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Leave of Absence

My accounts have all been a little unusually quiet for the last few weeks, and though I touched on this in my last vlog, I wanted share in more detail about why. The TL;DR version is that I am completely and utterly exhausted.

At the beginning of last September, I accepted an aide position at a different facility than where I had been working for most of 2019. I took about a week and a half of "time-off" between leaving one job, and starting training for the second. This was time I used to physically recuperate, do some graphics and website projects for the comic convention, and finish correcting and filing my accounting and taxes. This break to catch my breath helped me immensely.

I left the previous facility because although I disclosed my scheduling needs, and they agreed to them when I was hired, once I had put in requests for my 2019 shows they continually denied my (and almost everyone else's) time-off requests. I was also commuting about 40 minutes to work each way, wasting almost two hours of my time each work day plus fuel. For about three months I was in contact with HR trying to locate me a full-time position transfer closer to where I live, but they claimed to not have a single suitable opening, even though every such facility I have seen is constantly hiring. I finally gave up.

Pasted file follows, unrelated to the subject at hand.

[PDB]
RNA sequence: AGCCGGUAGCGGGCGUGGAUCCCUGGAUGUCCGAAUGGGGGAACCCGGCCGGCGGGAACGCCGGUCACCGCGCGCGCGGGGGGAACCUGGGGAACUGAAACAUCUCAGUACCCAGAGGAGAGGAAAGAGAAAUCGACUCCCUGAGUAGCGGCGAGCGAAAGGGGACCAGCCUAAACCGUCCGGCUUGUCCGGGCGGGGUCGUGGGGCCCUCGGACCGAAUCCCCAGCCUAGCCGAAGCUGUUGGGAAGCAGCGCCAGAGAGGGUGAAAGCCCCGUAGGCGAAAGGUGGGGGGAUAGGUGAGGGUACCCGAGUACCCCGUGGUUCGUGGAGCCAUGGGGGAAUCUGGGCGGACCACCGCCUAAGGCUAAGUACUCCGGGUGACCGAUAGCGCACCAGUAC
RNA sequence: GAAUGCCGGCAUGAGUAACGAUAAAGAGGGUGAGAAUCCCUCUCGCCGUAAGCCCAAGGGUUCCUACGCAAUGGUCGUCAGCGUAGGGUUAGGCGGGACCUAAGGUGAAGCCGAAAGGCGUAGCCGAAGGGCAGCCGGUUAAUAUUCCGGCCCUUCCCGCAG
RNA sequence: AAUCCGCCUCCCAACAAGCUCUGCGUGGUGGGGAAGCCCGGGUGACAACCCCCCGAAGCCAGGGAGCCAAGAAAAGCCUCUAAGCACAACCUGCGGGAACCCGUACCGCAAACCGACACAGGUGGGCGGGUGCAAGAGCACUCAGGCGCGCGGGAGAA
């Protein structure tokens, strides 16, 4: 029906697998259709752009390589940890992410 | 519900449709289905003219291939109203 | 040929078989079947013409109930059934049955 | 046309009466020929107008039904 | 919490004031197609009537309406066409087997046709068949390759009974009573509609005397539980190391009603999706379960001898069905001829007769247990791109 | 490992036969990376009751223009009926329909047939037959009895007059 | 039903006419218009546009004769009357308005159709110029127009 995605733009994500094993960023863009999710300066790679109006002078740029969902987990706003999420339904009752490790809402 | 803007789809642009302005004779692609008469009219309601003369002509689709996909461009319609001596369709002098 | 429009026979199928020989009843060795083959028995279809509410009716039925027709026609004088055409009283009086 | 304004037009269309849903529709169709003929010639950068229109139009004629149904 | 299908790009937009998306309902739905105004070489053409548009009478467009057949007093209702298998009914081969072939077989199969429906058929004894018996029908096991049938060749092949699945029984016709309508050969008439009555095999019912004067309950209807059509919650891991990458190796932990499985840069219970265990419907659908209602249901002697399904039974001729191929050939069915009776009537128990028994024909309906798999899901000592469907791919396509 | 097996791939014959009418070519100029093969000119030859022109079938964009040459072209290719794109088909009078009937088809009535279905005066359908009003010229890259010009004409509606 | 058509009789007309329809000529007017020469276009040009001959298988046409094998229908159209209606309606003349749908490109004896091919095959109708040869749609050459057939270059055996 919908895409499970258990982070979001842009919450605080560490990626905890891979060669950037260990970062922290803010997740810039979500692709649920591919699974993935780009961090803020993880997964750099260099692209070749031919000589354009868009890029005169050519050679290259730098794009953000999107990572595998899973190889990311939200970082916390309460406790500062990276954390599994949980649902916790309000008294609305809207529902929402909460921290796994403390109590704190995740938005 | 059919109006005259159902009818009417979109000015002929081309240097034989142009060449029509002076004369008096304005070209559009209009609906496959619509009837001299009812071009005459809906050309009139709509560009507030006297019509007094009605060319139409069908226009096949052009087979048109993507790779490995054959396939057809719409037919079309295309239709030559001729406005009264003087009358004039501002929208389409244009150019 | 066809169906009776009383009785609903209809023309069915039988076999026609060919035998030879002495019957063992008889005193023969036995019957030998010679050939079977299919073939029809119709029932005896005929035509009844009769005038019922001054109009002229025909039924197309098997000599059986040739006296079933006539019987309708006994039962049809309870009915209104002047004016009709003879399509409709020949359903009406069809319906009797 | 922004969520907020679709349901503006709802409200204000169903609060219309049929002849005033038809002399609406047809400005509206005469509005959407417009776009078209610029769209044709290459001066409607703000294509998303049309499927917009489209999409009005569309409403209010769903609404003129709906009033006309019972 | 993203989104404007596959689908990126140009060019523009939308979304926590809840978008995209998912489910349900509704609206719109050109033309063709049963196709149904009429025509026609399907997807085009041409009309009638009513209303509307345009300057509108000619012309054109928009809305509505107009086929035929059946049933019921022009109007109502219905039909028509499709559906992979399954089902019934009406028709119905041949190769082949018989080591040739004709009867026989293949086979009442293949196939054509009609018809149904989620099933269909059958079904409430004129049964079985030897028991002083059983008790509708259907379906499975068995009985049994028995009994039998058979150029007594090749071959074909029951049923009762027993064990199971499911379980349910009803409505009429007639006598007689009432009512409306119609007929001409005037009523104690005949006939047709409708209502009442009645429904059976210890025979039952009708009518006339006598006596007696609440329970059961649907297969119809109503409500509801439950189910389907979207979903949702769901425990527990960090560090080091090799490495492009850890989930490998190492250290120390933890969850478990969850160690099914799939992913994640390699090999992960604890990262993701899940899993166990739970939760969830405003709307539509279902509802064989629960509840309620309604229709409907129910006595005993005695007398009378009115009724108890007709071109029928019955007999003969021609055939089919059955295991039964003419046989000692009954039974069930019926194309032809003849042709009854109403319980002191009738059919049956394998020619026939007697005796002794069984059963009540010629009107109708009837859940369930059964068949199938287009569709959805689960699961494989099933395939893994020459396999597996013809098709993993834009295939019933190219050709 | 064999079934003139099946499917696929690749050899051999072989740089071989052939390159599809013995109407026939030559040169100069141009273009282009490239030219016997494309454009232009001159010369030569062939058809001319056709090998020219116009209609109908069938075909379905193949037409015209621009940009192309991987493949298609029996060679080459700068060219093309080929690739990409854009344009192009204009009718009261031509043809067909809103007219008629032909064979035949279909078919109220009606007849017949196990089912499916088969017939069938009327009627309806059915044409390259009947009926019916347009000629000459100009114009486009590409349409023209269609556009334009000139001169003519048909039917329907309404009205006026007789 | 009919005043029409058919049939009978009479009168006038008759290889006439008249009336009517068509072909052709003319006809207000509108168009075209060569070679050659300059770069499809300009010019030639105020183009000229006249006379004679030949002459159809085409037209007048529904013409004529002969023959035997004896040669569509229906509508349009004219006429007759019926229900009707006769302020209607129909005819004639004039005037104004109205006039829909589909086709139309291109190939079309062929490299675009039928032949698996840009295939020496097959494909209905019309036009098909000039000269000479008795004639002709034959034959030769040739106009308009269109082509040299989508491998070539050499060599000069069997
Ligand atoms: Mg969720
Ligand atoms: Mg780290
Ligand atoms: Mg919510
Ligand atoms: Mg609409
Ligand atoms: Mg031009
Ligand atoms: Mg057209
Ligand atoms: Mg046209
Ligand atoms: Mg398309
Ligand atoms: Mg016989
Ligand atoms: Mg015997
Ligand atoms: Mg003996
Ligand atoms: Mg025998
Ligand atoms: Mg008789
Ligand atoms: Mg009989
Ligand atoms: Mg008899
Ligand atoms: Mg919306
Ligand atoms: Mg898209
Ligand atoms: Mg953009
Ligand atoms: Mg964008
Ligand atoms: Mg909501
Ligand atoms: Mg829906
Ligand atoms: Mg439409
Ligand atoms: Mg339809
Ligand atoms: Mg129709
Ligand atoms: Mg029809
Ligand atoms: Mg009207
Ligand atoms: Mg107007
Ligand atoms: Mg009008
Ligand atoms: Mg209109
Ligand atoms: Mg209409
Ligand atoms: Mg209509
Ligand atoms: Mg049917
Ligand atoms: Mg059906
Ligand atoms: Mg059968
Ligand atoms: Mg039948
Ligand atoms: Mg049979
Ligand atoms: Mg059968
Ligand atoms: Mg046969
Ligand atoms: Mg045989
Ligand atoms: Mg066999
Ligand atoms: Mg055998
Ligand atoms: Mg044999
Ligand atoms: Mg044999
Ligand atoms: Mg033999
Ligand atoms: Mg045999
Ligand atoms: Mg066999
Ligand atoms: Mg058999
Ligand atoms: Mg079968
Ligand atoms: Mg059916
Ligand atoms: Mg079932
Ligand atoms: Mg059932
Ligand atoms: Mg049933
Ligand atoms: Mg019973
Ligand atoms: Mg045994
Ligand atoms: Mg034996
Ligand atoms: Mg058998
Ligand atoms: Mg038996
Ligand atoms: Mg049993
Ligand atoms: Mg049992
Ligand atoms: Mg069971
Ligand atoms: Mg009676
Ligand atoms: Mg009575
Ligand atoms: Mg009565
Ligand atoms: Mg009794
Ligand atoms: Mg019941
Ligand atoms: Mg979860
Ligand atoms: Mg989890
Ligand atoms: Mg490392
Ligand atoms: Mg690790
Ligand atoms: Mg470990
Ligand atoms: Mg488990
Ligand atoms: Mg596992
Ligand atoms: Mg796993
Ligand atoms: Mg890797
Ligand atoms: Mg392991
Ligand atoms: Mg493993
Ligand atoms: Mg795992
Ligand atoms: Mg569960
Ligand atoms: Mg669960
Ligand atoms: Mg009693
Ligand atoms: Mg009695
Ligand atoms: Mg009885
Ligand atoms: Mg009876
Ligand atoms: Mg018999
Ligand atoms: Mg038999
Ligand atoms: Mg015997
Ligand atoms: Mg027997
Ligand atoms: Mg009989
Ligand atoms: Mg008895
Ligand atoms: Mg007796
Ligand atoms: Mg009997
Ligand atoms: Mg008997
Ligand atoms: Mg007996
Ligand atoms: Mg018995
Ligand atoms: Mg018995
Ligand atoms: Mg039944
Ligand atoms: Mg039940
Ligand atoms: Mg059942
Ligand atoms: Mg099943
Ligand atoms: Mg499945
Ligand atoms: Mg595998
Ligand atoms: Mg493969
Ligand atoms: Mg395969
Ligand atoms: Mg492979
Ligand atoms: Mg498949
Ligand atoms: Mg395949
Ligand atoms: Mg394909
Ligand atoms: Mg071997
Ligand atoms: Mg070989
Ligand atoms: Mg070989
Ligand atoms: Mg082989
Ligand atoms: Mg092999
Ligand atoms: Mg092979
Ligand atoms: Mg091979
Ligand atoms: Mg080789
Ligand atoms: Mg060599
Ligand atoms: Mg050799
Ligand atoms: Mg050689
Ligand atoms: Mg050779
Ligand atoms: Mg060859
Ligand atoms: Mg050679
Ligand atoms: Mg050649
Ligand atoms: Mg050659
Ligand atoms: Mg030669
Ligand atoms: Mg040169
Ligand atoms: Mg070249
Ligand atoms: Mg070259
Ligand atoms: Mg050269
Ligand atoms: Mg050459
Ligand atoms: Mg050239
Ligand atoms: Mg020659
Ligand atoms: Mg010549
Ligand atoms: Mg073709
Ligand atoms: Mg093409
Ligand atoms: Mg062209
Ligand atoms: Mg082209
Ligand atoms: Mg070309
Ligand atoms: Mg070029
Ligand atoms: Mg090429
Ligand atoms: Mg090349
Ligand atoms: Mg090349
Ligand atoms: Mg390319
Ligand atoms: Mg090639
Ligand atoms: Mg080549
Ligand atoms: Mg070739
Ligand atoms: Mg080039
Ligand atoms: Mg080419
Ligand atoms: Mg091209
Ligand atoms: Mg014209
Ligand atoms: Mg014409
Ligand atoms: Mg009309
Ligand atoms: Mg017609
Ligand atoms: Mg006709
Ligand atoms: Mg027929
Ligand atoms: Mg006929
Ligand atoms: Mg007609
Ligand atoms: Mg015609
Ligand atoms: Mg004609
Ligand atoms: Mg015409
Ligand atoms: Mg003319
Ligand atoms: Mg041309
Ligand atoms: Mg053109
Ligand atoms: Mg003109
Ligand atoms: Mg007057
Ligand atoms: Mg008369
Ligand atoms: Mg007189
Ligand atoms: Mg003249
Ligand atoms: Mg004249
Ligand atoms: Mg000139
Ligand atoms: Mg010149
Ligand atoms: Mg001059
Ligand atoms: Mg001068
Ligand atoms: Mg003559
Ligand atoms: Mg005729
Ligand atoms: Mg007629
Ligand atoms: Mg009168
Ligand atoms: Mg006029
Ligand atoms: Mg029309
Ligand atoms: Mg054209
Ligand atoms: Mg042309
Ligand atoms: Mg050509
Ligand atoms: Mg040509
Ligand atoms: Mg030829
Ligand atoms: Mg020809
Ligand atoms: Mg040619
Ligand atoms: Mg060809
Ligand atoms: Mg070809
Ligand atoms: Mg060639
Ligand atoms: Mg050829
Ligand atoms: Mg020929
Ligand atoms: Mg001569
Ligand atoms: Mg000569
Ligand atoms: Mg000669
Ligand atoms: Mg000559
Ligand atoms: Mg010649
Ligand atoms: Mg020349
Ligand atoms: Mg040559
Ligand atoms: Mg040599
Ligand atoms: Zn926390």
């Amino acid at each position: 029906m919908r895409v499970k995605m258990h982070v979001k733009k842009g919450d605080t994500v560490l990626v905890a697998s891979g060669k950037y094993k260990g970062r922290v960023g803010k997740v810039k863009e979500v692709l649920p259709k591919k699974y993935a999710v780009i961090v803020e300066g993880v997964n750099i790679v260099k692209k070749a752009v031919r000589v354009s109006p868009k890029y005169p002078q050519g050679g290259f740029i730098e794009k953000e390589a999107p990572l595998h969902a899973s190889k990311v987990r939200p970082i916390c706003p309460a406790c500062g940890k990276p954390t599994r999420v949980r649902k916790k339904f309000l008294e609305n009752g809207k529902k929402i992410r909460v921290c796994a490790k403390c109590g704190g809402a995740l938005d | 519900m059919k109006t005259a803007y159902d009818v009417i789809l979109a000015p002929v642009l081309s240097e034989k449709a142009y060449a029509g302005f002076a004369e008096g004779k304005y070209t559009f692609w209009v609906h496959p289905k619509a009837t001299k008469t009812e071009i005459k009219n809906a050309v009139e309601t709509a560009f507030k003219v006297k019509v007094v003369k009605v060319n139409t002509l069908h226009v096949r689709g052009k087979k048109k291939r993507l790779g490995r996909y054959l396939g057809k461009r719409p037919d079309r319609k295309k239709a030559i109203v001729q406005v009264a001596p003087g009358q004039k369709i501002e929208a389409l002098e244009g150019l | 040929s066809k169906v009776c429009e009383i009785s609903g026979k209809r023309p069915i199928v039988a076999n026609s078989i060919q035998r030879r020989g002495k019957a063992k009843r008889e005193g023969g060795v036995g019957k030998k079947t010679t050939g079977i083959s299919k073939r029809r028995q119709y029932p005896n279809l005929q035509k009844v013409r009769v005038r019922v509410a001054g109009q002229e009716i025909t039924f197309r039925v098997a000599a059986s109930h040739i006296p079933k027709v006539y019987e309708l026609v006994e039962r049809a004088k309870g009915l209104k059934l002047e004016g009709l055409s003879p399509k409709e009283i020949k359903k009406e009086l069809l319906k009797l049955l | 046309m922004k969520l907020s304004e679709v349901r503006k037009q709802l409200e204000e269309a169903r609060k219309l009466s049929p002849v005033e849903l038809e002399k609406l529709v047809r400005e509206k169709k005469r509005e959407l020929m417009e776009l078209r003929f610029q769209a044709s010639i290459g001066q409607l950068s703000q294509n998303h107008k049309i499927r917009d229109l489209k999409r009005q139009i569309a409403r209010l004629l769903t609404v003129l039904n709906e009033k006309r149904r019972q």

My current facility went from submission of my resumé to literally hiring me on the spot within the course of about three days. Now there are things I prefer about my current facility; the nurses are more supportive of aides and willing to share their knowledge. The facility is cleaner and more modern. The food is better! What I do not like is that since mid-September I have been assisting exclusively in memory care. My previous facility rotated aides throughout the building and groups in assisted living and memory care to help avoid burnout. I was offered the opportunity to assist outside the memory care unit, to have a break, when I was "ready," then brushed off when I brought it up later.

The memory care unit I work in is nearly a nursing home in all but name.